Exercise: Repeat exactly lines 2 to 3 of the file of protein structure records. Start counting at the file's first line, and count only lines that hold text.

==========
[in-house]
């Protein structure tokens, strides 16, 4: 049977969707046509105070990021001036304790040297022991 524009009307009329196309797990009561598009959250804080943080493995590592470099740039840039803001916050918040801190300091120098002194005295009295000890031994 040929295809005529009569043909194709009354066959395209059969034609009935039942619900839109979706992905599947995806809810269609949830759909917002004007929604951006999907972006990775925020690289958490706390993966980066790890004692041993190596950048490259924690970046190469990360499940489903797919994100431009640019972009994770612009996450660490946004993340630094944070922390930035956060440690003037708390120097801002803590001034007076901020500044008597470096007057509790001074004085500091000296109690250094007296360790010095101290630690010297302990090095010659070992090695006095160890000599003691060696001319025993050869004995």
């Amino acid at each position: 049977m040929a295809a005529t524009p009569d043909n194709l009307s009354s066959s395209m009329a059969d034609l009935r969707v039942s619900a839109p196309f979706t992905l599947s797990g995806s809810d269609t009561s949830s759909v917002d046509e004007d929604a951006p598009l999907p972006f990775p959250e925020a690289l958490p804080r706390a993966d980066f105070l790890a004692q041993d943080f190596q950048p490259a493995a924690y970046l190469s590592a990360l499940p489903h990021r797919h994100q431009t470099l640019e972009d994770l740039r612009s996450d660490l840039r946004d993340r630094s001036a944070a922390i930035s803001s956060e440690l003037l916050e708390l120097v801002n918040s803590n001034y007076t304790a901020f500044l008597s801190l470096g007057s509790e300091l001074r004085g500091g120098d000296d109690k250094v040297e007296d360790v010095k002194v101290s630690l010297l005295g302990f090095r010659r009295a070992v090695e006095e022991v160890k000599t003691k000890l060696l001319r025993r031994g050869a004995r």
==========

């Protein structure tokens, strides 16, 4: 049977969707046509105070990021001036304790040297022991 524009009307009329196309797990009561598009959250804080943080493995590592470099740039840039803001916050918040801190300091120098002194005295009295000890031994 040929295809005529009569043909194709009354066959395209059969034609009935039942619900839109979706992905599947995806809810269609949830759909917002004007929604951006999907972006990775925020690289958490706390993966980066790890004692041993190596950048490259924690970046190469990360499940489903797919994100431009640019972009994770612009996450660490946004993340630094944070922390930035956060440690003037708390120097801002803590001034007076901020500044008597470096007057509790001074004085500091000296109690250094007296360790010095101290630690010297302990090095010659070992090695006095160890000599003691060696001319025993050869004995």
């Amino acid at each position: 049977m040929a295809a005529t524009p009569d043909n194709l009307s009354s066959s395209m009329a059969d034609l009935r969707v039942s619900a839109p196309f979706t992905l599947s797990g995806s809810d269609t009561s949830s759909v917002d046509e004007d929604a951006p598009l999907p972006f990775p959250e925020a690289l958490p804080r706390a993966d980066f105070l790890a004692q041993d943080f190596q950048p490259a493995a924690y970046l190469s590592a990360l499940p489903h990021r797919h994100q431009t470099l640019e972009d994770l740039r612009s996450d660490l840039r946004d993340r630094s001036a944070a922390i930035s803001s956060e440690l003037l916050e708390l120097v801002n918040s803590n001034y007076t304790a901020f500044l008597s801190l470096g007057s509790e300091l001074r004085g500091g120098d000296d109690k250094v040297e007296d360790v010095k002194v101290s630690l010297l005295g302990f090095r010659r009295a070992v090695e006095e022991v160890k000599t003691k000890l060696l001319r025993r031994g050869a004995r």